For our experiments, we implemented a simple master-worker matrix-matrix multiplication application on top of the testbed. To easily split the application into independent tasks, we employed a very simple distributed multiplication algorithm: given matrices Am × n and An × p, a master node computes Cm × p = AB by selecting p worker nodes with the DICHOTOMY protocol and sending to each worker node i (1 < i < p) a copy of matrix A along with , i.e. the transposed vector whose elements are those of the i-th column of B. Each worker node i runs a task that computes matrix and returns it to the master node, which then builds the i-th column of C from . The selection of the worker nodes in the experimental ad hoc grid that will run the tasks is made by only considering those nodes with the most available CPU and memory resources. We implemented an application-specific layer for this purpose (c.f. Section 2.2), with N = 2, PCPU= 4, and Pmem = 1 in Equation 1.
For each testbed scenario, we ran a total of 30 experiments. In each experiment, the resource consumer sent a total of 30 IREQ messages at regular intervals of 30 s and set MAXREPLYDELAY = 10 s. Each resource provider s selected by a specific IREQ message was sent a task to compute . Matrices Am×n and Bn×p were dimensioned in such a way that such computation could generate a cumulative load on the resource providers. Figure 5 shows the cumulative load share for each node during one of these experiments. The other experiments on the testbed scenario depicted in Figure 4 provided similar results. We observe in the figure that the slave nodes have their loads balanced after the transient state (first 10 requests). This shows that our protocol performed an efficient and dynamic load balancing between resource providers under an increasing volume of requests.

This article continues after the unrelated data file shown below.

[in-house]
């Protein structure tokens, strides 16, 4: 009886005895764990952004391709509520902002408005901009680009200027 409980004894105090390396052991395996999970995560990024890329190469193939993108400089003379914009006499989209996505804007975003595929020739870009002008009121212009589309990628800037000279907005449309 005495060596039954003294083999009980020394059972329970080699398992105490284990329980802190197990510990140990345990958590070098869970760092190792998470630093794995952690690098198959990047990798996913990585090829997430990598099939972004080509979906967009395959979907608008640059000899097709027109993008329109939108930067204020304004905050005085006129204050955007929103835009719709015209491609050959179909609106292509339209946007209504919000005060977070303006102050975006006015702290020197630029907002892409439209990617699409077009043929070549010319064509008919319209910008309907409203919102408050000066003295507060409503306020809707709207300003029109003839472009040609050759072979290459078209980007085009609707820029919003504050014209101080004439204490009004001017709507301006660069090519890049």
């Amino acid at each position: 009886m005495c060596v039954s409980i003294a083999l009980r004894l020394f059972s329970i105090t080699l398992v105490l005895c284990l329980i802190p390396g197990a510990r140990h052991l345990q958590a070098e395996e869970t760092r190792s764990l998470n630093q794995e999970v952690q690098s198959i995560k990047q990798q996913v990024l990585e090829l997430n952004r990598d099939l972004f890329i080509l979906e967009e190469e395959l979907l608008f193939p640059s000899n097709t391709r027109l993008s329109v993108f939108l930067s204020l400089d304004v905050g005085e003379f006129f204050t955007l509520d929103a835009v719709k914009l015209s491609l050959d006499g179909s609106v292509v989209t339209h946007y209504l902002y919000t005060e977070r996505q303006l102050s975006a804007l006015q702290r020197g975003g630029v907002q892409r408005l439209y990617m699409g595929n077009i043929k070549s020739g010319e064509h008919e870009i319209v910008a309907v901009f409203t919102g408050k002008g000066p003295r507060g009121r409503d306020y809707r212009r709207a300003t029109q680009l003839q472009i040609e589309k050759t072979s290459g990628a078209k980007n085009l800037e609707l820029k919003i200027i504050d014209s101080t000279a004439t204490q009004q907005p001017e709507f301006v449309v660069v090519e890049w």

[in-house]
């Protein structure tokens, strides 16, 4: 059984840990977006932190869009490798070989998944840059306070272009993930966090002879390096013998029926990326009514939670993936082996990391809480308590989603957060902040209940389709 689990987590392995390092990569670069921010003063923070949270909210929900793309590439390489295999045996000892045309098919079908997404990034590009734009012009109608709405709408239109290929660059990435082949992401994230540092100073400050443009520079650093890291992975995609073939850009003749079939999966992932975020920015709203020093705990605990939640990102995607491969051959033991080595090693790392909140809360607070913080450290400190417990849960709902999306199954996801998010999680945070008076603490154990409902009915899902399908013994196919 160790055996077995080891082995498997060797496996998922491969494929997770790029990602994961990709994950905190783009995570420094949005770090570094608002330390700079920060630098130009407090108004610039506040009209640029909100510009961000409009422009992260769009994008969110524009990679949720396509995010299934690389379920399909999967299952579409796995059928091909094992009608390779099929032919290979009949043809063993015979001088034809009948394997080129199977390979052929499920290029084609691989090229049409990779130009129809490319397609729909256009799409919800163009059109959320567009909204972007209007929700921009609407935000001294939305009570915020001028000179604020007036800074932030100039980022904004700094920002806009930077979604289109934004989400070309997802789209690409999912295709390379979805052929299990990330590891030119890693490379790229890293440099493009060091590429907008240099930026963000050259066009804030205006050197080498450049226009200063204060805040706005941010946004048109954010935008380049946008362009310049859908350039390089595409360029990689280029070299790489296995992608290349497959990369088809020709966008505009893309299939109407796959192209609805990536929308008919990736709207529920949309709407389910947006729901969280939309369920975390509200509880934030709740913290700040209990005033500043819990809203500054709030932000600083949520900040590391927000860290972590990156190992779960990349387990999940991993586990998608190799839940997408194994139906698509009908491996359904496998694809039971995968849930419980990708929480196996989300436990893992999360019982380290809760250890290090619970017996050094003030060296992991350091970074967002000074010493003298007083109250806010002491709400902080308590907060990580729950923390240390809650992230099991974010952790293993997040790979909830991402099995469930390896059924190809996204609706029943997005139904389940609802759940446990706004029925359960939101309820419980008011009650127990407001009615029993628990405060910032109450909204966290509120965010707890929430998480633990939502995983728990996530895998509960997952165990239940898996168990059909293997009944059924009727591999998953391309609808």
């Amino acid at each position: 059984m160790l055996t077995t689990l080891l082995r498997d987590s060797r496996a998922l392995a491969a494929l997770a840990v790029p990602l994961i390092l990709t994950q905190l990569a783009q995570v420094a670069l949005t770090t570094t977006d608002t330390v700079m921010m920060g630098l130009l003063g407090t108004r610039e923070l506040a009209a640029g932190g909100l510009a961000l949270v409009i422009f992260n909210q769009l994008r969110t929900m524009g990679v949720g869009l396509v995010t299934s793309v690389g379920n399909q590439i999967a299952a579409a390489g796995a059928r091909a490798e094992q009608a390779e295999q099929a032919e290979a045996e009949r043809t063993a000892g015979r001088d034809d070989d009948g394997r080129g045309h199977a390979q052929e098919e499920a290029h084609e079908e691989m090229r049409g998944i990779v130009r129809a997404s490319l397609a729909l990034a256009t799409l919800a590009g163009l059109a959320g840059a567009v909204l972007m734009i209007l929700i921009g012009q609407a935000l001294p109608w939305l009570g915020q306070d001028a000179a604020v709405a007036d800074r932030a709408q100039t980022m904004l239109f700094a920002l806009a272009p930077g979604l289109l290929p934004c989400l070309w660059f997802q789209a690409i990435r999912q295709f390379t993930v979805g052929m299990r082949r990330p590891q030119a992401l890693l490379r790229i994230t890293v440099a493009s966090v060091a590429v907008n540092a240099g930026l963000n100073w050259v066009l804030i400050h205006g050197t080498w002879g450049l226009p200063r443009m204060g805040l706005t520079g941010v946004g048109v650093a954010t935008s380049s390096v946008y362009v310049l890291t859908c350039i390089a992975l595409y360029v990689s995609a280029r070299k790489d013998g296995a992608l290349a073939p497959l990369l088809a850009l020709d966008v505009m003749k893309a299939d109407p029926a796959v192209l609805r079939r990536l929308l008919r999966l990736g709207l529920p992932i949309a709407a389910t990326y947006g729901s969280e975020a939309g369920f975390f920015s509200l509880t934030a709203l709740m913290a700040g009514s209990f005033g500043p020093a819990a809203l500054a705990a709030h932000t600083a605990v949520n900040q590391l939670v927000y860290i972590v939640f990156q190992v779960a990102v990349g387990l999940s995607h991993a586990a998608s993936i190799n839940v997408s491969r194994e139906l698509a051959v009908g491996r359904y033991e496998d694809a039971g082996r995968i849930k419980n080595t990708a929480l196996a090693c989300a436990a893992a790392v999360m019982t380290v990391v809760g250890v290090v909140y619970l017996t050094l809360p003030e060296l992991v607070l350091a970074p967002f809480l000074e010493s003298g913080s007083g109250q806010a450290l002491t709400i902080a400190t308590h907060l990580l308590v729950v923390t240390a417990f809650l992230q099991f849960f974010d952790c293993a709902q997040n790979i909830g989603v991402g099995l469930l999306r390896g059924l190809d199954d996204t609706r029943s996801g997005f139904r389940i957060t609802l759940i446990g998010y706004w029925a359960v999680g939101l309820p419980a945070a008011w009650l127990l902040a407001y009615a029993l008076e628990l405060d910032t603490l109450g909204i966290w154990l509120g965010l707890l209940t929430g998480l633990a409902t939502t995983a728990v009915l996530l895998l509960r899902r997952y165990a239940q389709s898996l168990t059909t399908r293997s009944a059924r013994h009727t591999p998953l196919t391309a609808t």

We also used the testbed experiments described above to analyze the scheduling quality that our protocol provides to applications. We calculated the cumulative wall clock time (the time difference between the start and finish of a task) of all tasks generated in the testbed application after the 30 experiments with our protocol. We then compared it with the cumulative wall clock time achieved after 30 experiments by a scheduler that selects worker nodes randomly. As can be seen in Figure 6, our protocol schedules tasks among worker nodes in such a way that the cumulative wall clock time is approximately 36.5% smaller than that achieved by a random scheduler. Further, the time overhead implied by our protocol for discovery and scheduling, which is upper bounded by the MAXREPLYDELAY parameter (10 s in our simulation set up), is negligible with regard to the obtained cumulative wall clock time of the tasks, which is in the order of hundreds of thousands of seconds. These results indicate that our protocol also has a positive impact on the application efficiency.